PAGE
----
Now and then someone asks "whats the best rod for this or that"?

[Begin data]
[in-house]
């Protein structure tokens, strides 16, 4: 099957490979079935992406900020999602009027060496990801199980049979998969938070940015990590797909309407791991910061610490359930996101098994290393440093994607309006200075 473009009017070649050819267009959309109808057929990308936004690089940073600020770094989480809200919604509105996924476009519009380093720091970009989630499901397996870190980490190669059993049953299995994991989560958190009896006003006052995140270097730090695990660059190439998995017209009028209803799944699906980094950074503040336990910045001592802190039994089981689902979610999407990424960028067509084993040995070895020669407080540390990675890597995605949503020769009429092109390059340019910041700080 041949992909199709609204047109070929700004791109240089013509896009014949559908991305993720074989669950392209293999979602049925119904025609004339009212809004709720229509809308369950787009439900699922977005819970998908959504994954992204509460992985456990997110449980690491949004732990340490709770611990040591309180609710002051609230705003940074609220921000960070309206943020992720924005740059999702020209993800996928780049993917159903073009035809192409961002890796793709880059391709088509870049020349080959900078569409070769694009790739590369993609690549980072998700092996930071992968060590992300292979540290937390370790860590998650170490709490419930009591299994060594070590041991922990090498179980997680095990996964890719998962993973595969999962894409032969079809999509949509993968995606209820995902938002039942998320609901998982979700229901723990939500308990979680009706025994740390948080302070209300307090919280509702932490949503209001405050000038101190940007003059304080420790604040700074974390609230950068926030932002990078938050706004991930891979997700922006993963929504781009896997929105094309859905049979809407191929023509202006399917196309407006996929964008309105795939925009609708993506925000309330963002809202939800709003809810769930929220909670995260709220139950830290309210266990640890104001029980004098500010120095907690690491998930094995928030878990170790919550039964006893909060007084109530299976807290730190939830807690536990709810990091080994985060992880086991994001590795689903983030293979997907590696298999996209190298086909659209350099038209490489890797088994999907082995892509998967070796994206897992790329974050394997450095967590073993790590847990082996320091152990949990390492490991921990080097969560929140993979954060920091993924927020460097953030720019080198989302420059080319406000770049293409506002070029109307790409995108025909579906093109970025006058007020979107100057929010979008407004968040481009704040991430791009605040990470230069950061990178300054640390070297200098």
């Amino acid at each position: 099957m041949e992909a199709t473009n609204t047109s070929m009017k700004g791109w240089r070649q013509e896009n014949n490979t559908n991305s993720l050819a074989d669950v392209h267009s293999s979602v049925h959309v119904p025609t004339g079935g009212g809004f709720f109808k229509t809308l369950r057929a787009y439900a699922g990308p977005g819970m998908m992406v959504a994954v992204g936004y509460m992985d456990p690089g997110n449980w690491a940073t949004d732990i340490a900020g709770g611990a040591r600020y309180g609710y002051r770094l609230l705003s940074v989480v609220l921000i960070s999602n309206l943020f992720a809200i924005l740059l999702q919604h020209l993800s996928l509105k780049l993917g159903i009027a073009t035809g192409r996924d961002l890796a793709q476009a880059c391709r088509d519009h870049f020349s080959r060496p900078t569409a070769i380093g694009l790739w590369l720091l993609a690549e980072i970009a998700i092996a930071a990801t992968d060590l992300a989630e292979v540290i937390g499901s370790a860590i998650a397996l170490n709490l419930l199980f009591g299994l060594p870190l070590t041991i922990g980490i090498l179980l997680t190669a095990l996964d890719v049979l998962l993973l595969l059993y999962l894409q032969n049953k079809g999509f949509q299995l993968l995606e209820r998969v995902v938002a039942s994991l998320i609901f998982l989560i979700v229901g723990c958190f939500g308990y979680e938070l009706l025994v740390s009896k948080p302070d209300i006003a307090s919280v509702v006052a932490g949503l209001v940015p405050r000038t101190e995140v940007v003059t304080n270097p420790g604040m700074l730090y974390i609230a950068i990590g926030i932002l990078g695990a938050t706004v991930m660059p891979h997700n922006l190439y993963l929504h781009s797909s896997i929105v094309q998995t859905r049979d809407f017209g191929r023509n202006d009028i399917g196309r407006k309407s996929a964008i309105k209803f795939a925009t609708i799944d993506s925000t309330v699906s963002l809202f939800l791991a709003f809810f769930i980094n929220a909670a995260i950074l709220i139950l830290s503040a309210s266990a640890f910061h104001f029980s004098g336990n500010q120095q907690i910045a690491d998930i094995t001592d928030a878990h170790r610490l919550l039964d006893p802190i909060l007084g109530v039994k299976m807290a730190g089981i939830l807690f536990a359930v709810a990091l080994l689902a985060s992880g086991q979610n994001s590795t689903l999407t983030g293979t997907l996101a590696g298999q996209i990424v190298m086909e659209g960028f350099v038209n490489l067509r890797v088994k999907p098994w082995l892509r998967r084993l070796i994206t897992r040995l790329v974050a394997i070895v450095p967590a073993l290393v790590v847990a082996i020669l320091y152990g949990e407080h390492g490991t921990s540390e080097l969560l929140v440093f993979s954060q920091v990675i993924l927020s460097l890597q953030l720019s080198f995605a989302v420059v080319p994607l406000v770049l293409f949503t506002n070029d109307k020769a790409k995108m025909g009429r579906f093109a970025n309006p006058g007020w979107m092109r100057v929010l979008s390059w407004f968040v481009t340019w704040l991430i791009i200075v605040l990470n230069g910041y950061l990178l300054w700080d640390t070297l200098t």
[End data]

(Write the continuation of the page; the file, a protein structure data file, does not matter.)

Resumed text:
Hopefully this photo will provide at least an answer or two. Each is an offshore rod with roller guides. Generally a 30 or 50 lb rod with these sort of guides should be able to catch a tuna or shark of anywhere to 30- on up to over a hundred pounds. No doubt there is tremendous pressure put on the guides themselves, as the guides do distribute pressure across the "ARK" of the rod. Note on the top rod the tip of the arrow as it relates to point A. You will notice the epoxy coating where it comes off the red wrap. It is visible as the epoxy has made the white blank slightly amber in that area. If you were to rub your fingernail, or finger across this area you will feal a LEDGE, or Bump. This is COMMON on ALL rods, it is where the epoxy ends on the wraps. Note on the top rod point B. While it is difficult to see in the photo, there is an epoxy ledge there as well. If you rub your finger across this area it will feel like the other end of the wrap. THATS the FLAW. The method used is called "underwrap/epoxy, overwrap epoxy". When a factory builds a lot of rods they will generally underwrap the guide area,then epoxy it. After the finish is cured, they go back and wrap over the "SMOOTH" undercoat. This speeds up production as it is easier to wrap over a smooth surface. Flaw #2; they then epoxy the overwrap area only, leaving a LEDGE under the guide. This guide under a lot of general wear and tear will loosen under its windings as the epoxy does not not have enough Penetration through the windings to FIRMLY hold it. The Aqua rod at point C has no ledge under the guide feet. This rod was dry wrapped under, dry wrapped over, epoxy coated once with a method called "Torch penetration". That is the epoxy is heat treated, making it "FLOW better around the guide. The metal being heated as well in this process makes for a much stronger bond, dissalowing any movement or "Wobbling" under the overwrap. With only one coat of epoxy, the Aqua rod is secured far greater than the factory stick. A second coat of finish is then applied to add extra strenth and a DEEP GLOSS appearance. The first epoxy teqnique is used on many rods, and now will be easy to recognize. If you had a brand new factory rod like the one pictured you can actually "wobble" the guides with your hands under little pressure. It looks good in the store, but once they start SHIFTING, they are at a point of no return. On a $40-$75 rod you would expect this type of work. If the rod cost is over $100 and you see the "INNER LEDGE", its just trouble down the road. I know quite a few people who went Factory with their offshore rods and the guides are all out of aligment. Can you imagine buying a nice car, you go to pick it up and there are bald tires on it? It's the same here. Comments welcome, hopefully one of the custom rod guys would like to add their thoughts. Kevin Bogan